But then the woman describing her experience at the gym made a comment about the thin young college women who typically populated that workout facility. This woman, a mother of several children, then remarked loudly, “Those girls have never used their uteruses.” {I think the plural of that is actually ‘uteri,’ but anyway…} 

Our corner of the room grew very quiet and still. I looked up from my checkbook to see some rather awkward expressions. I was fairly confident I was the only woman in the room who was neither married nor had had children. I suppose that made me one of those girls who’d never used her uterus. And most, if not all, the others in that room knew that about me. It made for an odd moment for all of us, even though I knew the comment had nothing to do with me personally.

me at rangitoto sign
In New Zealand, pre-children.

At the time of the Pampered Chef party, I was a single woman in my mid-twenties living in a small town. I often felt hard pressed to find “my place” at church, in community. There was no “singles group” or Sunday school class for young adults who were neither college students nor part of a couple. And if there had been, I’d probably have been the only person attending. So I sidled out of the college student class I attended and began teaching Sunday school to 4- and 5-year-olds at our church. This turned out to be a fantastic experience.

But it would be another 6 years before I would use my uterus, if that means having a baby. During that same season of life, when I lived and worked with college students in that small Mississippi town, a freshman who’d recently experienced a bad break-up with her boyfriend came over to my apartment for dinner. Before she left that night, she asked me, “Are you OK with being alone?” I thought she was referring to my not having a roommate. So I answered that I had wanted to have my own apartment for a while and appreciated living by myself. She explained that she actually meant “alone,” as in “not married and not attached.” I was genuinely surprised she had asked.

sweet smelling flower at hog island

Growing up, I believed, at some point, I would get married and have children. And I wanted that–although my life has certainly not turned out as I had expected or hoped or asked God to bring about in some ways. And I got both:  marriage and children. But that doesn’t happen for everybody, and that does not mean that you’re “less than” if you haven’t used your uterus.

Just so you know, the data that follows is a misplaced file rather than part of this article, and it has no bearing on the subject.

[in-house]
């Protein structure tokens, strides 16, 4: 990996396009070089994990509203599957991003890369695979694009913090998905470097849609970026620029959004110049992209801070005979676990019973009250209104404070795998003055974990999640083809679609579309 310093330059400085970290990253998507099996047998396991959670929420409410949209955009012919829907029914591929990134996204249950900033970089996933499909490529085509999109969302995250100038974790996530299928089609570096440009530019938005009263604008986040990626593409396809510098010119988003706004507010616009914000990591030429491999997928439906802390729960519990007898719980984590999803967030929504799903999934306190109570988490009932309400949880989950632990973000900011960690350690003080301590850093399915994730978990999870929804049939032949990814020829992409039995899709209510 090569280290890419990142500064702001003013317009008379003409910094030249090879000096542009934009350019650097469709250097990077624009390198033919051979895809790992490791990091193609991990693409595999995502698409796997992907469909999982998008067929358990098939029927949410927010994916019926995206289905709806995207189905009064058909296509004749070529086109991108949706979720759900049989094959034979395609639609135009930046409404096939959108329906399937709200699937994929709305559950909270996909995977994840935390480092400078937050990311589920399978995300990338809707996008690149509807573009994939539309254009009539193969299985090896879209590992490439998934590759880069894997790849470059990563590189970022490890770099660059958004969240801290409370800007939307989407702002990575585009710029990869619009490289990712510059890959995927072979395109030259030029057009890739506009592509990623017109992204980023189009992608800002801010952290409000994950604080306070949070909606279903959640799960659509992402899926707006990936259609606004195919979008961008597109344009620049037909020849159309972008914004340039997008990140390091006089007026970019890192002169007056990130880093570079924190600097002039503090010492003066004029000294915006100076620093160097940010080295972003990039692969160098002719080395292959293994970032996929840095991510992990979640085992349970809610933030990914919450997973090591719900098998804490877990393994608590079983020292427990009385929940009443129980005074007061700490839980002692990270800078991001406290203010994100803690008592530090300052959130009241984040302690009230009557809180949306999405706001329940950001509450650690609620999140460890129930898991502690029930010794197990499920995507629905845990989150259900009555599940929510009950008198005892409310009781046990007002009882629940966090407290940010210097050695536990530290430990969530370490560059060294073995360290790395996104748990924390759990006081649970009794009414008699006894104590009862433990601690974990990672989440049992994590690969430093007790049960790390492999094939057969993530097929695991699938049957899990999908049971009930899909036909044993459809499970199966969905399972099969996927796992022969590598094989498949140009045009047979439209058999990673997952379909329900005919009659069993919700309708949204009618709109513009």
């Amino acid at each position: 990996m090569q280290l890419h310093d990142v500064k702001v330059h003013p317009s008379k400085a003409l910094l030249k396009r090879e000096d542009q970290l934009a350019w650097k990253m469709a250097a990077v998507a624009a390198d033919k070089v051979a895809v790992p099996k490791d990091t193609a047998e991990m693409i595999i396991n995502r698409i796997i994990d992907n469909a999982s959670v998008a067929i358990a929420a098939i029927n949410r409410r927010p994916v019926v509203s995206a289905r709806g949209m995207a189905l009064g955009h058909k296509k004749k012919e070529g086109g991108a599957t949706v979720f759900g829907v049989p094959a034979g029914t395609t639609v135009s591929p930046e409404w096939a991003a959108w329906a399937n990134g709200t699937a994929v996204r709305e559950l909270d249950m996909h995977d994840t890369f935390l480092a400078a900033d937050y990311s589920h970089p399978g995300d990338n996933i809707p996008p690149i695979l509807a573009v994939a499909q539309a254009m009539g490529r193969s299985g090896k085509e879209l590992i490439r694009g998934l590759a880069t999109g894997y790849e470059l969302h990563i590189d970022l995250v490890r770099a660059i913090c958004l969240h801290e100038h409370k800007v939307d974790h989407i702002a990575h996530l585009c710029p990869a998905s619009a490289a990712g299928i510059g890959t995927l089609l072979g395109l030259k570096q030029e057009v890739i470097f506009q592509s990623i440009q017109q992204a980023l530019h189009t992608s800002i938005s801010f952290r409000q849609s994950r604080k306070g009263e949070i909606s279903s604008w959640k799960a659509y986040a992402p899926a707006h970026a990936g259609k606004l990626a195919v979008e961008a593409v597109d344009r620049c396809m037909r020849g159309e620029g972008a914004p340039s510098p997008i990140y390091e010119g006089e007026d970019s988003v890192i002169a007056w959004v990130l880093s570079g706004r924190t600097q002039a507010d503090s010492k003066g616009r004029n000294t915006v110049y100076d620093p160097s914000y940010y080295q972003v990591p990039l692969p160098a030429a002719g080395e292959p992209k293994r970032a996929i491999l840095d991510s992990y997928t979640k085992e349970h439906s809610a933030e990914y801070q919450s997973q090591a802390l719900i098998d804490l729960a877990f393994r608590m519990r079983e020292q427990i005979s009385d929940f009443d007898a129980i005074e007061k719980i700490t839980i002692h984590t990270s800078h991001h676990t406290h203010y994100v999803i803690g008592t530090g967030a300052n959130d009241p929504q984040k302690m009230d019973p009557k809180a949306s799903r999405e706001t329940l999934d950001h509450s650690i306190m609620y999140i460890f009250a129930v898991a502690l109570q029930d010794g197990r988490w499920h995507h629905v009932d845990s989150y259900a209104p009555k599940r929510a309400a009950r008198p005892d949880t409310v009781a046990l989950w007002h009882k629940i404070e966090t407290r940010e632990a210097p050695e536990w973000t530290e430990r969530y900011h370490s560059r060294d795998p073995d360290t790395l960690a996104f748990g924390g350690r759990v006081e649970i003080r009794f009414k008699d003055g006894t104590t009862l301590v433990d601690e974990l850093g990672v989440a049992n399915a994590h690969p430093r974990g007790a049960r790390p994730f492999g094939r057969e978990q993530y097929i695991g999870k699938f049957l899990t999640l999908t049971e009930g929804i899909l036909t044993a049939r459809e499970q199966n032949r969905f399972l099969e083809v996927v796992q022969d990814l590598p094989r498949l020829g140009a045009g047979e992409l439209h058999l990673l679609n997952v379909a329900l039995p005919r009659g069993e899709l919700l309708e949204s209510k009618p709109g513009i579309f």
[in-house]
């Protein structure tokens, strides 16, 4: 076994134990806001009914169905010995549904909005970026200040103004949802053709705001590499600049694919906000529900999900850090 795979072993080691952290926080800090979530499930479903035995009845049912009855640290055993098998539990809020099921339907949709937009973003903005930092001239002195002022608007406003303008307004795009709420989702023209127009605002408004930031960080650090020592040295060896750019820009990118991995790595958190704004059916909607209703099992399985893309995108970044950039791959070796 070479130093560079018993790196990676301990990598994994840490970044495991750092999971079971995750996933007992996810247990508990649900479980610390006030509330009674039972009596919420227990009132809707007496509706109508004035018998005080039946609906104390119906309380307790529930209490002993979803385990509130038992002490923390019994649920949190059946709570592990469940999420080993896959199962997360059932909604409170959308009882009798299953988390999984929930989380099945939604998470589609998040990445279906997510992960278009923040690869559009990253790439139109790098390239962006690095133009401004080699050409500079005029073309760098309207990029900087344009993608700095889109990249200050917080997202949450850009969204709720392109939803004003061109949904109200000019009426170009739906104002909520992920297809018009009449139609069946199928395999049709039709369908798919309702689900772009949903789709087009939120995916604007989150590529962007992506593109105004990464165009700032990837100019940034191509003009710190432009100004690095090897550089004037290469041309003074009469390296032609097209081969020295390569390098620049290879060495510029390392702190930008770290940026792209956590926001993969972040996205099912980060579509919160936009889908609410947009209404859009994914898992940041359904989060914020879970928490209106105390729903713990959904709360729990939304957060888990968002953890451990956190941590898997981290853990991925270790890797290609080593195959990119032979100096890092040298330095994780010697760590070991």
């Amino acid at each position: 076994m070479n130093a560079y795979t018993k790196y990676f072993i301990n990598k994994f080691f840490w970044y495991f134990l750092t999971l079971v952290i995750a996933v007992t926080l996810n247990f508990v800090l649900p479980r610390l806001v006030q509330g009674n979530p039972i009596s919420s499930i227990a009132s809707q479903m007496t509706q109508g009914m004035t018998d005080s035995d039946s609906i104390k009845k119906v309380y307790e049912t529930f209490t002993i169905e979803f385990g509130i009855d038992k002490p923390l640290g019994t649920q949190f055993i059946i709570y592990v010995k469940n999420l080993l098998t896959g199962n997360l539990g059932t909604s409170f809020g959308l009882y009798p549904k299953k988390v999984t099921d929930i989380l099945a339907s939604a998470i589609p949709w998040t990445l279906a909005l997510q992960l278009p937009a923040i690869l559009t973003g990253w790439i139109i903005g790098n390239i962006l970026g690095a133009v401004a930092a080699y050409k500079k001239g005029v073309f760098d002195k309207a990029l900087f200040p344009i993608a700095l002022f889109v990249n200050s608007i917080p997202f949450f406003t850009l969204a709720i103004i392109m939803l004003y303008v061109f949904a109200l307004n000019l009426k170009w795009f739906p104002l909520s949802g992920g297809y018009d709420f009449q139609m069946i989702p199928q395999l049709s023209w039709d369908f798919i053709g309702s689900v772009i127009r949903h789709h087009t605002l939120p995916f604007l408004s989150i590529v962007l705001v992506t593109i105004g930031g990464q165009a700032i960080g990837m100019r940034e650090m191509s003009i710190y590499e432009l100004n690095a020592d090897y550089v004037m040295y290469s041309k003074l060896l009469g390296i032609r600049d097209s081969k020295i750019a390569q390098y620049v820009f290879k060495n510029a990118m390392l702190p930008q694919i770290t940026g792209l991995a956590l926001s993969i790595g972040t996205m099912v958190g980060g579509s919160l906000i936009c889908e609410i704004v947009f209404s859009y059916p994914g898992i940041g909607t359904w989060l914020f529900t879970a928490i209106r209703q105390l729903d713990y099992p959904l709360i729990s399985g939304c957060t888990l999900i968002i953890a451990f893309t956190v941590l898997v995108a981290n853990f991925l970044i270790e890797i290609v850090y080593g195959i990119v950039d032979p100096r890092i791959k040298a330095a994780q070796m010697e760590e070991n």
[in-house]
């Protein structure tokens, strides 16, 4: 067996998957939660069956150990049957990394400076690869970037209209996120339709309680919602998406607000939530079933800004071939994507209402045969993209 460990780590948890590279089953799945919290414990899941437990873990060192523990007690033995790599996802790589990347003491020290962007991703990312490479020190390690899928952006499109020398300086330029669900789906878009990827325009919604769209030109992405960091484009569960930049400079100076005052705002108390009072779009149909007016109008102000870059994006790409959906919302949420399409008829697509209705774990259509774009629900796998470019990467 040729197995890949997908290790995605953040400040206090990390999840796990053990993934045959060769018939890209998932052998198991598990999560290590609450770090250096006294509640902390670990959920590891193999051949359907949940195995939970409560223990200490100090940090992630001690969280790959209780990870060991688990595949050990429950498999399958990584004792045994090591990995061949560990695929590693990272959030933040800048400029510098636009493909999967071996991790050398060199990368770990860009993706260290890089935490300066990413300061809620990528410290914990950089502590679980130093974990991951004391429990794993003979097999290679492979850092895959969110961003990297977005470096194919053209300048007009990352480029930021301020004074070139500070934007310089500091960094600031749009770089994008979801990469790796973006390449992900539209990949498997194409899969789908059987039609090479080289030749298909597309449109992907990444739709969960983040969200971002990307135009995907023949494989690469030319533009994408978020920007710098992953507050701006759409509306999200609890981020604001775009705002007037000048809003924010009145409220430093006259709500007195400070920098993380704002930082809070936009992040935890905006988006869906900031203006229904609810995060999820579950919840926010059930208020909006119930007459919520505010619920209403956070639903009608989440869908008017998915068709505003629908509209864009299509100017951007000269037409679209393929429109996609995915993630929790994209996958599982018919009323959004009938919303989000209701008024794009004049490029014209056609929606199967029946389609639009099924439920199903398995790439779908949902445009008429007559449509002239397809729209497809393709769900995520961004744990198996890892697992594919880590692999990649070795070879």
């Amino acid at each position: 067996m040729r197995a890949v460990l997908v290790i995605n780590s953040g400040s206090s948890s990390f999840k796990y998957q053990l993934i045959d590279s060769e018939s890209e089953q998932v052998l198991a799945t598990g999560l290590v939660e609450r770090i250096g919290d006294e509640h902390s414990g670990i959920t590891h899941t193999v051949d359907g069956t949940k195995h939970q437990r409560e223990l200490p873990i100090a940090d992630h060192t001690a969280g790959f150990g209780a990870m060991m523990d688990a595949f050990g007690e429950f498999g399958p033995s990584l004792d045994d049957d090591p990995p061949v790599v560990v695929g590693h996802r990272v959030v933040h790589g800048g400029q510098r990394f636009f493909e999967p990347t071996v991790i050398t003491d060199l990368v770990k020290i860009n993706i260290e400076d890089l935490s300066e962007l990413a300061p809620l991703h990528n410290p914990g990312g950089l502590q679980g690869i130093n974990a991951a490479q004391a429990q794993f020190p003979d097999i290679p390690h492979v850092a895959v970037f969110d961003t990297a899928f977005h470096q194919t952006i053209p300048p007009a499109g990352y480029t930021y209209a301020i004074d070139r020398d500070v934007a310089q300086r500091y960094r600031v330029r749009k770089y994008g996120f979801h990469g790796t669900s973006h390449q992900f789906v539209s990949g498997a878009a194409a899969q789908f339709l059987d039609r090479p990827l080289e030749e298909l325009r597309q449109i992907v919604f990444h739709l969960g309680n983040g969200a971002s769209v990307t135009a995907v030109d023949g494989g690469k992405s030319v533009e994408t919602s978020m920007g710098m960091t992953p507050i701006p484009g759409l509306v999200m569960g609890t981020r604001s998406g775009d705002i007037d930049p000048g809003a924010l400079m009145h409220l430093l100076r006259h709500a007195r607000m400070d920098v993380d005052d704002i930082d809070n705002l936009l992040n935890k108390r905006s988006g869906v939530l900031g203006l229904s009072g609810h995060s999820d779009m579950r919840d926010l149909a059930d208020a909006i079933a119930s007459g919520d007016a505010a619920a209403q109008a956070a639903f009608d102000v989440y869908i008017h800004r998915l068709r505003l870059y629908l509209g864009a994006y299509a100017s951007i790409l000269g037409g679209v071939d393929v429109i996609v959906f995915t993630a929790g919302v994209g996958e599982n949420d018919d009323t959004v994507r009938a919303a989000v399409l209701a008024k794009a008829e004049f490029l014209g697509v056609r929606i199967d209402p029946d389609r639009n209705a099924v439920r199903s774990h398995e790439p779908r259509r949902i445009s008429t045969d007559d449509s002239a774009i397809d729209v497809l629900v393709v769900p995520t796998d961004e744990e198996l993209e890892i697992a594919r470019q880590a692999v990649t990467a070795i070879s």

I was living a full life before I had a husband or sons, and some of my richest, most life-shaping adventures took place before I even met Mike. Life didn’t begin when I became part of a couple or when I became a mother. Nor did it end when I left the single life behind (or the childless life behind, although Mike I never find ourselves at Barnes and Noble at closing time on the weekends anymore).

My worth isn’t wrapped up in whether I’d be chosen as a wife or whether I could birth and nurture a new little life. My value is not determined by what I can do or accomplish, but by Whose I am. One of the verses from Scripture that speaks to me so strongly currently is Ephesians 2:10:  “For you are God’s workmanship, created in Christ Jesus, to do good works, which God prepared in advance for you to do.” I’m God’s workmanship–a poem He is writing–not because I can muster up some good works but simply because I’m His. Because He has awakened me to faith in His Son and made me His child. Now, I have the privilege of doing good works because I get to partner with my Father in His redemptive plans for this world.

And that truth has never been dependent on whether I’ve used my uterus.

 

 

 

Another Easter Birthday

In the early hours of Easter Sunday 2006 (April 16th that year), I gave birth to my older son–the one I call Woodrow on my blog. He actually arrived 6 days past his due date, which happened to be my grandmother’s birthday. But I felt more than a little overwhelmed at becoming a mother and didn’t mind waiting a few more days for his debut. Plus, Mike and I felt elated to welcome a new little life on the day we as Christians celebrate the Resurrection of Jesus.

A few days after our holiday baby was born, a lady in a Bible study I attended sent me an email message listing all the upcoming years in which Woodrow would again celebrate his birthday on Easter–since the date itself changes from year to year. Every 11 years, his April 16th birthday would coincide with Resurrection Sunday. At the time, his 11th birthday felt eons away.

cupcakes from Wilsons birthday
Cupcakes for Woodrow’s 8th birthday.